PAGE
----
[Note: The first of four previously unposted portions of Walking Backwards for Christmas. the first novel of the series, primarily set in 1960, when Reggie was 8. The rain and snow that winter were particularly bad — until recently, the worst to be known to anyone living in the UK — and they were wreaking havoc all over the country. Worst of all, many people were flooded out of their homes, with no place to stay. Reggie’s parents have become part of the effort to find them dry shelter, giving up their own Christmas in the process. Reggie’s been sent to stay with his maternal grandmother (Grammer). She’s not the best choice for the holidays — Reggie’s grandfather died that summer, and Grammer’s still in mourning, with a dark, depressive mood, living in a house that’s almost as dark, with many electric outlets unusable and water trickling through the windows and ceiling, and down the wall. But his new best friend, Sanjit “Stan” Gupta, newly arrived from India, is curious about Christmas, and has come along. They’ve had an adventure that morning, meeting Bethany, the ghost of a 16-year-old girl who was executed for witchcraft in 1648, who leads them to the ghost of Reggie’s grandfather, who has advice and a final gift for Reggie, and only a day left to do it before he must leave for the Astral plane. He also has one final message for Grammer for Reggie to deliver. After he and Stan leave his grandfather and Bethany, he gives her the message. It lifts her mood somewhat, but matters are still pretty dreary as Christmas dinner approaches.]
Asking Stan to sit through Christmas vigil mass with all the Nine Lessons and Carols wouldn’t have been as bad as asking him to eat roast beef but it would certainly have run a close second.
Instead the three of us – Grammer, Stan and I – went to the shorter mid-afternoon “Crib service,” designed for families with small children and those who have commensurately short attention spans. The service was comparatively painless, and we were back home preparing Christmas dinner by late afternoon.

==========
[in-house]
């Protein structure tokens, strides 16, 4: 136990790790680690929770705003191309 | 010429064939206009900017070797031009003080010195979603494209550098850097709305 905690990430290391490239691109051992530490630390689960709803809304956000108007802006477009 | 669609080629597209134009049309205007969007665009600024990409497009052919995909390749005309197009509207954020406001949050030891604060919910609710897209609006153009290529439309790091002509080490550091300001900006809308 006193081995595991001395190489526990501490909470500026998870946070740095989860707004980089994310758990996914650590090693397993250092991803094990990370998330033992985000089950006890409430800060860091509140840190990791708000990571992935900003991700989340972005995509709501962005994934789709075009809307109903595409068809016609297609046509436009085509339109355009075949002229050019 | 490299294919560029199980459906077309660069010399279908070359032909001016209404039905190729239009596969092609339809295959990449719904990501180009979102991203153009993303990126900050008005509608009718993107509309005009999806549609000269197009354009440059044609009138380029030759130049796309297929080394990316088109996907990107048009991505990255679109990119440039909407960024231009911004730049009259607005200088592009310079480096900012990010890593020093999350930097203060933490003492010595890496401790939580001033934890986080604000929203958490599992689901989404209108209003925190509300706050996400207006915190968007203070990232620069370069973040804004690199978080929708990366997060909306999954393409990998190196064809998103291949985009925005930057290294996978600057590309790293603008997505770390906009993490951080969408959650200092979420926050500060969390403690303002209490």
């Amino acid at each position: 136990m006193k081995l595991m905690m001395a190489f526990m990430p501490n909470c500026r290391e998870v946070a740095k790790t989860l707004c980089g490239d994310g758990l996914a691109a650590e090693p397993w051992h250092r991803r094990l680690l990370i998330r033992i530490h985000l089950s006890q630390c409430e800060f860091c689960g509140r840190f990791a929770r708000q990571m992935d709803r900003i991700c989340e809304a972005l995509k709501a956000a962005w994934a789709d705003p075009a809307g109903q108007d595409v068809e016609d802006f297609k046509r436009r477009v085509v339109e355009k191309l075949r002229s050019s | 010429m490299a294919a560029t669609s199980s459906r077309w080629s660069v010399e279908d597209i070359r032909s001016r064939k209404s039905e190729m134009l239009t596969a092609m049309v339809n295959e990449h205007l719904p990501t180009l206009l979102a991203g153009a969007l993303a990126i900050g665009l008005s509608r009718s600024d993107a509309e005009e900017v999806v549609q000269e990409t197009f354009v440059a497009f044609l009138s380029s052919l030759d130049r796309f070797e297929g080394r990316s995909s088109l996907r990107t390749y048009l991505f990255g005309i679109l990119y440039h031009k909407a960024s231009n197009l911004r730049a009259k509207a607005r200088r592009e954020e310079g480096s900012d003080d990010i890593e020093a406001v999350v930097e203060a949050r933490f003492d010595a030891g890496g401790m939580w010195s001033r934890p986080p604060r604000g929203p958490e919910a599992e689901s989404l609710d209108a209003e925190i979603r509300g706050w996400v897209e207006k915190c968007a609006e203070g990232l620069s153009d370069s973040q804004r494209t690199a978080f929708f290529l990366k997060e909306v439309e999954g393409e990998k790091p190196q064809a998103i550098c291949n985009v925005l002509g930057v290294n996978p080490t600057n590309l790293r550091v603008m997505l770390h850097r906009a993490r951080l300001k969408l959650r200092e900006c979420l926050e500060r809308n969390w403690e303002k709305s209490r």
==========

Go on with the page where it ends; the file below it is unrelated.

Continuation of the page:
Stan and I functioned as sous chefs and general dogsbodies, as Grammer, in turn, tried to follow Mum’s newly minted recipe for a Christmas lamb and vegetable pie with Indian spices, as well as her more traditional recipe for special sausage-apple-currant-sage-onion stuffing. The former would join the latter as part of our family’s annual Christmas feast; both would continue to play a part in my own personal Christmases until 1973, when I gave up meat entirely.
At last both pie and stuffing were ready. We removed them from the oven, buried the latter in bread sauce, opened a can of cranberry sauce and – voila! – as fine a Christmas dinner as could be found anywhere in the Midlands was ready, even if we had to eat it in a darkened room, lit only by a few candles and the light of a single floor lamp.
Stan and I prayed perfunctorily, as we kept at least one eye on the food, then dug in fiercely.
Grammer’s mood, although not as dismal as it had been, remained sufficiently subdued and halfhearted about even the holidays that we ate without any conversation (though Stan and I passed notes back and forth to each other, debating the feasibility and the wisdom of trying out his new mini-Monopoly game at the dinner table).
At last, Grammer broke her silence – not intentionally, simply thinking out loud. It was just a few words in a West Country dialect, not very distinct from beneath a sigh, when it was intelligible at all: “… so, so, so … [unintelligible] giss’ee me a tiswas….”